Fourteen-year-old Angie and her mom are poised at the edge of homelessness...again. The problem is her little sister, Sophie. Sophie has an autism-like disorder and a tendency to shriek. No matter where they live, home never seems to last long. Until they move in with Aunt Vi, across the fence from a huge, black Great Dane who changes everything.
Sophie falls in love immediately and begins to imitate the "inside of the dog", which, fortunately, is a calm place. The shrieking stops. Everybody begins to breathe again. Until Paul Inverness, the dog's grumpy, socially isolated owner, moves to the mountains, and it all begins again. Much to Angie's humiliation, when they're thrown out of Aunt Vi's house, Angie's mom moves the family to the mountains after Paul and his dog. There, despite a 50-year difference in their ages, Angie and Paul form a deep friendship - the only close friendship either has known. Angie is able to talk to him about growing up gay, and Paul trusts Angie with his greatest secret, his one dream.
When the opportunity arrives, Angie decides to risk everything to help Paul's dream come true, even their friendship and her one chance at a real home - the only thing she's dreamed of since her father was killed. A place she can never be thrown out of. A place where she can feel she belongs. By the best-selling author of Don't Let Me Go, When I Found You, and Walk Me Home, Where We Belong is a poignant, heartfelt, and uplifting story about finding your place in the world no matter how impossible it seems.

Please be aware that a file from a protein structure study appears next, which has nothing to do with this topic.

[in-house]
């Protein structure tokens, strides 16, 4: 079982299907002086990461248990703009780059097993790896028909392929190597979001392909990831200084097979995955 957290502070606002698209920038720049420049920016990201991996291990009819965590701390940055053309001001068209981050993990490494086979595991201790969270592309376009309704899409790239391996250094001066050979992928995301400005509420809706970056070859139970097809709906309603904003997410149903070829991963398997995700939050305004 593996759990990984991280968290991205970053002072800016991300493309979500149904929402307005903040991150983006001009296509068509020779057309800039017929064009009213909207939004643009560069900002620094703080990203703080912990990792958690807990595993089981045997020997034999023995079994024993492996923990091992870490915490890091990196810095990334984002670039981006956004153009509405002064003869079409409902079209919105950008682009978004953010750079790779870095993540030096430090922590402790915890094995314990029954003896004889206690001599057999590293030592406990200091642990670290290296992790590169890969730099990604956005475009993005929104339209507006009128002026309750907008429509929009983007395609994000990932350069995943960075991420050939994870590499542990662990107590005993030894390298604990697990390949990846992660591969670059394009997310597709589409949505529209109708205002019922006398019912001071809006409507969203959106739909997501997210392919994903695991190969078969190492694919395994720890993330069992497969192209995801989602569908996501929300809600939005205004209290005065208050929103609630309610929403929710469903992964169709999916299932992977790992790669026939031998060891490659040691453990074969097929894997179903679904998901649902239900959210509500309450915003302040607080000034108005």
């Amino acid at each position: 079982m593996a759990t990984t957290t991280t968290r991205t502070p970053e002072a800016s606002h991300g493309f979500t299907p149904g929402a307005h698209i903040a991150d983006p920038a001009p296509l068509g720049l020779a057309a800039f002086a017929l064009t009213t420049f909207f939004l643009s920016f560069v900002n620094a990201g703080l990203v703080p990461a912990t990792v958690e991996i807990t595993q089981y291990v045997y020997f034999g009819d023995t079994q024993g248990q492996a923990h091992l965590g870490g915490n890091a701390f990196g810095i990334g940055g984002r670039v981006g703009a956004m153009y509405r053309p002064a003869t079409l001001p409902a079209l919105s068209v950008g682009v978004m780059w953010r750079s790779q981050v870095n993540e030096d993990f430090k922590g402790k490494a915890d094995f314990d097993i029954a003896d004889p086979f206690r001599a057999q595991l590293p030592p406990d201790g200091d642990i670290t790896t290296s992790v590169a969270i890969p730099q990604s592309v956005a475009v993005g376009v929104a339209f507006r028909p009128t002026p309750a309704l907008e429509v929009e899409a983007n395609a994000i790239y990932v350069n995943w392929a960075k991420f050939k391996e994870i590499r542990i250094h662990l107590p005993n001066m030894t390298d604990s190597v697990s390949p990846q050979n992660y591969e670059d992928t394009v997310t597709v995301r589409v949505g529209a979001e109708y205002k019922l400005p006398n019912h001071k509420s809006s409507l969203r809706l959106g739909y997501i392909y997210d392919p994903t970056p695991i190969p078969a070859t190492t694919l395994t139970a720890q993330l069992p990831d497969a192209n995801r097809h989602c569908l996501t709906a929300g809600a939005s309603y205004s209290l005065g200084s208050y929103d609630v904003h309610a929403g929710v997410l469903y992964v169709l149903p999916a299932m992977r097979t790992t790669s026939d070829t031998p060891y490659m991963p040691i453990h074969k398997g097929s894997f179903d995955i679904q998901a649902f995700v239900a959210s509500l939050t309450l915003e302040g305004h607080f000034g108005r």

"Hyde has a sure touch with affairs of the heart." (Publishers Weekly)
"Hyde is a remarkable, insightful storyteller, creating full-bodied characters whose dialogue rings true, with not a word to spare." (Library Journal)
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Yes. I would take out the political agenda and just tell the story of the girl, her severely autistic sister and her mother. The swearing and the sexual preference did not ring true to the character but felt like a deliberate attempt to normalize her supposed sexual preference.The girl's relationship with the owner of the bookstore came across as a young teen looking up to an intelligent and kind young woman as a mother figure. The part about the girl's supposed feelings towards the older woman didn't fit with the description of their relationship. Some of the conversations between the girl and the older gentleman were disturbing.
It has made me wary to read other books by this author.
I loved the autistic girl's relationship with the neighbor's dog. It was touching how the dog and the girl both seemed to understand each other.
No because it rang false. When I read a book or listen to a book I want to be able to believe the story. This story described a girl with a very hard life but the hints about her sexuality were not supported by her own narrative or her interactions with others.
I would have loved this book if the author had not pushed her political agenda onto her characters. I could see this teenage girl and the retired gentleman as becoming friends but I could not see him talking about his sex life with her. That part seemed highly inappropriate boardering on creepy. Just because someone is a close friend does not mean healthy boundaries are not important.
- Gretchen "Say something about yourself!"
3.5--Very, Very Nice, But Really Short on Conflict
- Gillian "SciFi/Fantasy and Classics to History, Adventure and Memoirs to Social Commentary—I love and listen to it all!"